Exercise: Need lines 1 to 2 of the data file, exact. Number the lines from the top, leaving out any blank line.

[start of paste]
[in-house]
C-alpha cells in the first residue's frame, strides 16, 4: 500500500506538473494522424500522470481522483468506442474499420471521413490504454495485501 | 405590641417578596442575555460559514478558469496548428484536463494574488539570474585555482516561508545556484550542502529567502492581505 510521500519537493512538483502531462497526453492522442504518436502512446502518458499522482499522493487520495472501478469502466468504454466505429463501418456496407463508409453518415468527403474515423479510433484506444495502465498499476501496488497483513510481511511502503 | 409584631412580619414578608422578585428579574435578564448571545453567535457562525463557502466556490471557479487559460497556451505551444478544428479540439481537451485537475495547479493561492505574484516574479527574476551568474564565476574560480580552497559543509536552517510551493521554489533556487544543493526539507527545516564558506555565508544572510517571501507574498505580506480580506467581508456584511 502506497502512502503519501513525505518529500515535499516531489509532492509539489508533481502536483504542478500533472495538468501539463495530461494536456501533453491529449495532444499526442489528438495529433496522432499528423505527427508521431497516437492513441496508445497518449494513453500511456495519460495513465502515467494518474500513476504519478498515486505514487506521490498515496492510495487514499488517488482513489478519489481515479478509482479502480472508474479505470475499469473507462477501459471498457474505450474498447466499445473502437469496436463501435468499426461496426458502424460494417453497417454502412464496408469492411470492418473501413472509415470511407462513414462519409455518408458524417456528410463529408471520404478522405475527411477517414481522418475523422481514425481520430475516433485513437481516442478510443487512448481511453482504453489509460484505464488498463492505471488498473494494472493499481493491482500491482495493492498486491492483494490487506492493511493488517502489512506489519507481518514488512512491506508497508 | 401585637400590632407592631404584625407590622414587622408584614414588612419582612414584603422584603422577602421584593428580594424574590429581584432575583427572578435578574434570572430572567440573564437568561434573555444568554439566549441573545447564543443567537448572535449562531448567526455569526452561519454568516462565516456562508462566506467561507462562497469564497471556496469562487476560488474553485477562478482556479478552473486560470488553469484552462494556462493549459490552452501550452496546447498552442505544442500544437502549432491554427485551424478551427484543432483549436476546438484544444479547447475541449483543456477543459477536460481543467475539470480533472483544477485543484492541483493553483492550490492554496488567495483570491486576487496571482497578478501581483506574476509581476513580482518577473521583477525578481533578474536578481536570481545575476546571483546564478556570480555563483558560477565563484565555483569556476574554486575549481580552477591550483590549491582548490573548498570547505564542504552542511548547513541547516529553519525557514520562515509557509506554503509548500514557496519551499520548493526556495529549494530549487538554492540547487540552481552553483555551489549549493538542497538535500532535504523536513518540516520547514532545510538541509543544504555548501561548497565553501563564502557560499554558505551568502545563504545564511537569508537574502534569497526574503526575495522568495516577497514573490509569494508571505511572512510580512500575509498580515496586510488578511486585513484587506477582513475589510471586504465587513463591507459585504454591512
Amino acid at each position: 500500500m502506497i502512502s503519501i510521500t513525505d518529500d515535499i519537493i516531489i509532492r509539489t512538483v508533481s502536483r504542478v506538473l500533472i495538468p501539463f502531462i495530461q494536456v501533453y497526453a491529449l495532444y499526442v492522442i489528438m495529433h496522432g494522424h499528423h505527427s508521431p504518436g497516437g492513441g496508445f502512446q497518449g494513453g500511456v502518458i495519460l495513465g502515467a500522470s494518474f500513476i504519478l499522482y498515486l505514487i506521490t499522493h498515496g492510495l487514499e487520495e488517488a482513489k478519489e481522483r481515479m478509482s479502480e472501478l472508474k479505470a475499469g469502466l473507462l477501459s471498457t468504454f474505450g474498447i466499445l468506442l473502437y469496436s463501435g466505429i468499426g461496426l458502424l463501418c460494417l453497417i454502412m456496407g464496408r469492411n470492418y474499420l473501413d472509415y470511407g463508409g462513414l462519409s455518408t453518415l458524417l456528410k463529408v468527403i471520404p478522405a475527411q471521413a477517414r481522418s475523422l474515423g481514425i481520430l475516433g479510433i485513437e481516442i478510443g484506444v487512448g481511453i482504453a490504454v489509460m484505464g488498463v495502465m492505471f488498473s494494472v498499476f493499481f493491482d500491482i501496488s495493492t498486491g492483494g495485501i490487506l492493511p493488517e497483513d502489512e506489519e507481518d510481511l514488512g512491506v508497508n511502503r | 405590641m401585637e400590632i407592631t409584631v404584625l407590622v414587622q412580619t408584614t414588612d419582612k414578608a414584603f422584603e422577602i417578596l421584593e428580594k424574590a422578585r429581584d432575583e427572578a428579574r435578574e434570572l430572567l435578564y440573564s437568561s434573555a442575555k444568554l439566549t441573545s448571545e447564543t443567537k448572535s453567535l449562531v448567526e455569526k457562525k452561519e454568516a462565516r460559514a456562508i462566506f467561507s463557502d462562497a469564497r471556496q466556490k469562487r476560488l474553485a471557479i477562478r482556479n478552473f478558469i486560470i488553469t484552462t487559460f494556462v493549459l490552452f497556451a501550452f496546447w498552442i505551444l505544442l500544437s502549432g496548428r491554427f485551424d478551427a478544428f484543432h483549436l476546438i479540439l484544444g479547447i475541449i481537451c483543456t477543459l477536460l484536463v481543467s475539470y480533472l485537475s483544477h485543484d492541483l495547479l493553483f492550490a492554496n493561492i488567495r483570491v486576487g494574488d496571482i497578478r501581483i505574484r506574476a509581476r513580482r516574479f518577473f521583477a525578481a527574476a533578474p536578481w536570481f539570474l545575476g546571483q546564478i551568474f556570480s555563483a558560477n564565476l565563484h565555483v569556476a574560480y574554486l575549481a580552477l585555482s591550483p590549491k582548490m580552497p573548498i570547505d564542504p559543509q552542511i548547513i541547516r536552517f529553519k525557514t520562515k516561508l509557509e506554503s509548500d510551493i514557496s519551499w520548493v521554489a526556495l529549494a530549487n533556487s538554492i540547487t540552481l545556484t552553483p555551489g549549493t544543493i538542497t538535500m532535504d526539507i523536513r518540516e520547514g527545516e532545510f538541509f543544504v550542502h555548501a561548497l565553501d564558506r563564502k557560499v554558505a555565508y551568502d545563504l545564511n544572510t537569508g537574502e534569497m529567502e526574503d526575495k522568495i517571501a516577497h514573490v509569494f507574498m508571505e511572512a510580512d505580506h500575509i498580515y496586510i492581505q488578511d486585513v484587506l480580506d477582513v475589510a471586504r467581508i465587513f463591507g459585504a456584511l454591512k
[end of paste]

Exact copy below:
[in-house]
C-alpha cells in the first residue's frame, strides 16, 4: 500500500506538473494522424500522470481522483468506442474499420471521413490504454495485501 | 405590641417578596442575555460559514478558469496548428484536463494574488539570474585555482516561508545556484550542502529567502492581505 510521500519537493512538483502531462497526453492522442504518436502512446502518458499522482499522493487520495472501478469502466468504454466505429463501418456496407463508409453518415468527403474515423479510433484506444495502465498499476501496488497483513510481511511502503 | 409584631412580619414578608422578585428579574435578564448571545453567535457562525463557502466556490471557479487559460497556451505551444478544428479540439481537451485537475495547479493561492505574484516574479527574476551568474564565476574560480580552497559543509536552517510551493521554489533556487544543493526539507527545516564558506555565508544572510517571501507574498505580506480580506467581508456584511 502506497502512502503519501513525505518529500515535499516531489509532492509539489508533481502536483504542478500533472495538468501539463495530461494536456501533453491529449495532444499526442489528438495529433496522432499528423505527427508521431497516437492513441496508445497518449494513453500511456495519460495513465502515467494518474500513476504519478498515486505514487506521490498515496492510495487514499488517488482513489478519489481515479478509482479502480472508474479505470475499469473507462477501459471498457474505450474498447466499445473502437469496436463501435468499426461496426458502424460494417453497417454502412464496408469492411470492418473501413472509415470511407462513414462519409455518408458524417456528410463529408471520404478522405475527411477517414481522418475523422481514425481520430475516433485513437481516442478510443487512448481511453482504453489509460484505464488498463492505471488498473494494472493499481493491482500491482495493492498486491492483494490487506492493511493488517502489512506489519507481518514488512512491506508497508 | 401585637400590632407592631404584625407590622414587622408584614414588612419582612414584603422584603422577602421584593428580594424574590429581584432575583427572578435578574434570572430572567440573564437568561434573555444568554439566549441573545447564543443567537448572535449562531448567526455569526452561519454568516462565516456562508462566506467561507462562497469564497471556496469562487476560488474553485477562478482556479478552473486560470488553469484552462494556462493549459490552452501550452496546447498552442505544442500544437502549432491554427485551424478551427484543432483549436476546438484544444479547447475541449483543456477543459477536460481543467475539470480533472483544477485543484492541483493553483492550490492554496488567495483570491486576487496571482497578478501581483506574476509581476513580482518577473521583477525578481533578474536578481536570481545575476546571483546564478556570480555563483558560477565563484565555483569556476574554486575549481580552477591550483590549491582548490573548498570547505564542504552542511548547513541547516529553519525557514520562515509557509506554503509548500514557496519551499520548493526556495529549494530549487538554492540547487540552481552553483555551489549549493538542497538535500532535504523536513518540516520547514532545510538541509543544504555548501561548497565553501563564502557560499554558505551568502545563504545564511537569508537574502534569497526574503526575495522568495516577497514573490509569494508571505511572512510580512500575509498580515496586510488578511486585513484587506477582513475589510471586504465587513463591507459585504454591512